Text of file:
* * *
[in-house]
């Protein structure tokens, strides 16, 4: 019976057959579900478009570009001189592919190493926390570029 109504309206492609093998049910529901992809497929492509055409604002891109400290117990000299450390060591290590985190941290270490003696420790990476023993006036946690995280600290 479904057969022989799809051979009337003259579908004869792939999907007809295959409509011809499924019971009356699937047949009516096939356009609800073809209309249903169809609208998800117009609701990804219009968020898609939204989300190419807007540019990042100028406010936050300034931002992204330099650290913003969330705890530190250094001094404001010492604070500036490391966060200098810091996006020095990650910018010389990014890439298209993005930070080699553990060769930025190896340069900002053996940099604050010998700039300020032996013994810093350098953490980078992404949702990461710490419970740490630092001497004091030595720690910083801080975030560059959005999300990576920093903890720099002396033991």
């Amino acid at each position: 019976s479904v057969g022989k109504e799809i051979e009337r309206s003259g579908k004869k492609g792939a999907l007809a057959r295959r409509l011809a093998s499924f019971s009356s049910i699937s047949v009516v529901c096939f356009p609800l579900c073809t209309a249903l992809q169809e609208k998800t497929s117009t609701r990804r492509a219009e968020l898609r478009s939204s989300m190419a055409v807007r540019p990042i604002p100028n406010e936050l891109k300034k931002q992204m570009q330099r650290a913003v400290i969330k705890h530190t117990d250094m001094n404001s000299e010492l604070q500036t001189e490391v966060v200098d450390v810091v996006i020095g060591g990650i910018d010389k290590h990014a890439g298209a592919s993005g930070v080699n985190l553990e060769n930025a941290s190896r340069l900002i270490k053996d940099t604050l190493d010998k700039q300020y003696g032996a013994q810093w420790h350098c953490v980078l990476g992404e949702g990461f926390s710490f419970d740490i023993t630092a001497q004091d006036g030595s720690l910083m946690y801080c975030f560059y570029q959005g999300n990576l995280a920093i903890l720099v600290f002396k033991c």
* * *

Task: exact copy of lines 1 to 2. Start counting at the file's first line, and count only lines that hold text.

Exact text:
[in-house]
């Protein structure tokens, strides 16, 4: 019976057959579900478009570009001189592919190493926390570029 109504309206492609093998049910529901992809497929492509055409604002891109400290117990000299450390060591290590985190941290270490003696420790990476023993006036946690995280600290 479904057969022989799809051979009337003259579908004869792939999907007809295959409509011809499924019971009356699937047949009516096939356009609800073809209309249903169809609208998800117009609701990804219009968020898609939204989300190419807007540019990042100028406010936050300034931002992204330099650290913003969330705890530190250094001094404001010492604070500036490391966060200098810091996006020095990650910018010389990014890439298209993005930070080699553990060769930025190896340069900002053996940099604050010998700039300020032996013994810093350098953490980078992404949702990461710490419970740490630092001497004091030595720690910083801080975030560059959005999300990576920093903890720099002396033991």